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Putting A Hole In The Cap Of A Wine Bottle Will Help Your House Plants Live Forever

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Going on vacation is supposed to be a relaxing activity, but between packing, corralling the kids, and getting things in order, it can cause more stress than anything else. This is especially true for those of us who keep plants in our homes. Even if we manage to wrangle one of our friends to tend to our beloved orchids, how do we know that they’ll actually follow through—and do so correctly?

Now there’s a way to water our plants while we’re away, and it involves alcohol. Well, the bottles, at least. Did you know that you can make your own clever DIY irrigation system using wine or beer bottles?

The process is simple, too. All you have to do is follow these steps….

When leaving for vacation, it’s always a chore to convince your friends or relatives to commit to watering your plants. If no one steps up to the task, all of your lovely greenery will surely wither and die. Not to fear! The next time you’re planning a getaway, try making this simple irrigator out of an empty glass bottle.

PLANT1WikiHow / Pinterest

All you’ll need is a wine bottle and a drill or pin. Make sure the size of the bottle you choose can hold enough liquid for the plant you’ll need to water. Start out by rinsing the empty bottle so there’s no alcohol left inside; you wouldn’t want your plants to get tipsy, would you?

plant2Burnt Macaroni / Youtube


Next, remove any labels on the glass. This makes it easier to handle the bottle, and ensures that the paper doesn’t get in the way later. Peeling off the label should be a breeze if the bottle is wet; if not, you can use rubbing alcohol and a little elbow grease. It doesn’t have to be perfect, but it will make things easier for you later.

plant3Burnt Macaroni / Youtube

Now that your bottle is label-free, fill it with water. Make sure it’s temperate and not too hot or cold. You want it to be about the temperature you would normally use to feed your plants, but keep in mind that it will be sitting in your plant for the duration of your absence.

plant4Burnt Macaroni / YouTube

Next, you’ll need to punch a hole in the cork or bottle top. If you’re using a cork, you can poke a hole through the center using a pin. If your cork is wobbly—or you don’t trust your shaky hands—you can cork the bottle first before making the hole. This way, the bottle acts as a vice for you so you can keep it steady without rolling around.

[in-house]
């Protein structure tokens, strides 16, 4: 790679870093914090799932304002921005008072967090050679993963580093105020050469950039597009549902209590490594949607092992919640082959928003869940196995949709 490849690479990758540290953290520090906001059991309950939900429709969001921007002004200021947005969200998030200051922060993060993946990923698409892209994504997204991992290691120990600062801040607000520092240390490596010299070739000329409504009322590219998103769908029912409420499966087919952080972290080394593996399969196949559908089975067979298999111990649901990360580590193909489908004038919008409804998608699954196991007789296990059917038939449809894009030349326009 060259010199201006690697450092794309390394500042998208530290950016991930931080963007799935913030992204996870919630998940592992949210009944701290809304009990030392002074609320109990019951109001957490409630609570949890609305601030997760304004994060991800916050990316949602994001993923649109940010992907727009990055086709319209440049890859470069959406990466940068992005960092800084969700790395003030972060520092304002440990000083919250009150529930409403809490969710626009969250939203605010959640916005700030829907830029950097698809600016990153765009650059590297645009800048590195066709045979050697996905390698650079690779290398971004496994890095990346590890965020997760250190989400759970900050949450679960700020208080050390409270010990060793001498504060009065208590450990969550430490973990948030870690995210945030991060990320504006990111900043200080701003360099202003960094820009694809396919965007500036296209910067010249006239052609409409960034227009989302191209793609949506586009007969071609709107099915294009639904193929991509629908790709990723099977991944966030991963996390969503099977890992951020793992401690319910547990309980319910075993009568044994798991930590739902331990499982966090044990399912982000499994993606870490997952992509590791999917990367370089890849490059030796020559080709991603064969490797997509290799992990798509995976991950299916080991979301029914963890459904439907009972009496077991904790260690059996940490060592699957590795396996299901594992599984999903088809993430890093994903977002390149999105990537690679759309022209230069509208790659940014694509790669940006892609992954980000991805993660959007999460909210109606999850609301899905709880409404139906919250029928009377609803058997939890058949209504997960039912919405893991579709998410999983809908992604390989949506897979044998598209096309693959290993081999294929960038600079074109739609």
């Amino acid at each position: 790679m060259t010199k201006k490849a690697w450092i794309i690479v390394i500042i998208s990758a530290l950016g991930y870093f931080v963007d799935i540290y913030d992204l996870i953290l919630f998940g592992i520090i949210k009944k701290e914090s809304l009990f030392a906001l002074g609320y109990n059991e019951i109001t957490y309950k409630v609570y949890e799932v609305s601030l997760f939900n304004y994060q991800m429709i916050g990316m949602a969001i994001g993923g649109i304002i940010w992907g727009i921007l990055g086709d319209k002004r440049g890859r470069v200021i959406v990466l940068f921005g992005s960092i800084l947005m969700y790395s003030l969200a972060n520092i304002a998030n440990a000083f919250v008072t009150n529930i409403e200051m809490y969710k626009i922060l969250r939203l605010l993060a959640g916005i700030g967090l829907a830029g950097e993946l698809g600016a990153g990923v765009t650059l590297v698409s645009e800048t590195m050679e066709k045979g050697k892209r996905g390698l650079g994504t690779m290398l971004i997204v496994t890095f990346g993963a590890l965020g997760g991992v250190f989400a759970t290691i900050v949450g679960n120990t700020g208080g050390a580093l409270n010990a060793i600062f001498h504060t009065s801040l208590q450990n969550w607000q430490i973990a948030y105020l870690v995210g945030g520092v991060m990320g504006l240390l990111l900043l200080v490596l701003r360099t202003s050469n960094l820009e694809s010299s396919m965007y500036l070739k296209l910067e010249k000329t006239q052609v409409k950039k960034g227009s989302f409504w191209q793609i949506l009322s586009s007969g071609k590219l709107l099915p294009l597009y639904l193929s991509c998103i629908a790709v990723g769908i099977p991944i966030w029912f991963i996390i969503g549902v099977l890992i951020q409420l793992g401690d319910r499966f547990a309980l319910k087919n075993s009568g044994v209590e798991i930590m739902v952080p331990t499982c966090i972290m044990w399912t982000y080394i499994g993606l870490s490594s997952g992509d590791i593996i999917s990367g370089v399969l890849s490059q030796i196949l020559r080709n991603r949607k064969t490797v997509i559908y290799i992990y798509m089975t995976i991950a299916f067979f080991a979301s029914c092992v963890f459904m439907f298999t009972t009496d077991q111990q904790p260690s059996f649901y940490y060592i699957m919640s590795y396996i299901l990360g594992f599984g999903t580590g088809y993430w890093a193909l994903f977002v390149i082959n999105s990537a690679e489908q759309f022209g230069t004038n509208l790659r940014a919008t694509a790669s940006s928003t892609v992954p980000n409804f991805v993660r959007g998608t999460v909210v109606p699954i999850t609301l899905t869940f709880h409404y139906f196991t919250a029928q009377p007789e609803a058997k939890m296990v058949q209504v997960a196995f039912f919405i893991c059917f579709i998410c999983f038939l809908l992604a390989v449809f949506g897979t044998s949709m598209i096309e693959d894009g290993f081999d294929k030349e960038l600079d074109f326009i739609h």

plant5Burnt Macaroni / YouTube


Using a screw top? No problem! Since the top is likely made of metal, you’ll have to drill a hole in the center. If you don’t want to use a drill or you’re not that handy, a hammer and nail will create the same effect. Once you’re done, simply place the top back on the bottle full of water. Wasn’t that easy? If you have to choose between a cork and a bottle top, the bottle top may save you some time later—plus, there’s less of a chance that it’ll break apart like a cork.

plant6WikiHow / Pinterest

Now turn the bottle over in the sink and see how well the water drains out. The flow of water should be steady, but not too heavy. Using a screw cap is easier than a cork, as you’ll notice here, because you can fill the bottle back up again easily and you won’t have to eventually replace the top like you would if you use a cork.

plant8Burnt Macaroni / YouTube

If you feel that too much water is coming out of your bottle, you can try to slow it down by wrapping the top with a piece of cloth and securing it with a rubber band. This way, the water will have to filter through the cloth—and it’ll move a lot slower. Make sure the cloth isn’t too thick, though, or the water will take too long to drip out.

plant9WikiHow / Pinterest

Lastly, place the bottle upside-down into your plant’s pot, and your DIY irrigation system should start working immediately! Voila! You’ve just solved your plant-watering problem, and you can rest easy on vacation knowing that they’ll be well-fed! You can even reuse these bottles every time you’ll be away.

plant10Burnt Macaroni / YouTube


If your plant is small, use a smaller glass, such as a beer bottle. Just make sure it can hold enough water—but not too much!—for your plant. You don’t want your plants to dry out, but you don’t want them to drown, either. Trust your knowledge of your own plants’ needs when choosing a bottle size.

plant11Diply / Pinterest

These bottles can be a bit of an eyesore—especially if you weren’t able to remove the labels fully—so feel free to paint or decorate them however you please! That way, when people pass by the front of your home, they won’t think the bottle is litter and be tempted to recycle it for you.

plant12Flower Patch Farmhouse / Pinterest

Wow! That took less time than expected, didn’t it? Now you can feel great about leaving your plants alone for as long as you need to! Vacation-planning just got a lot less stressful.

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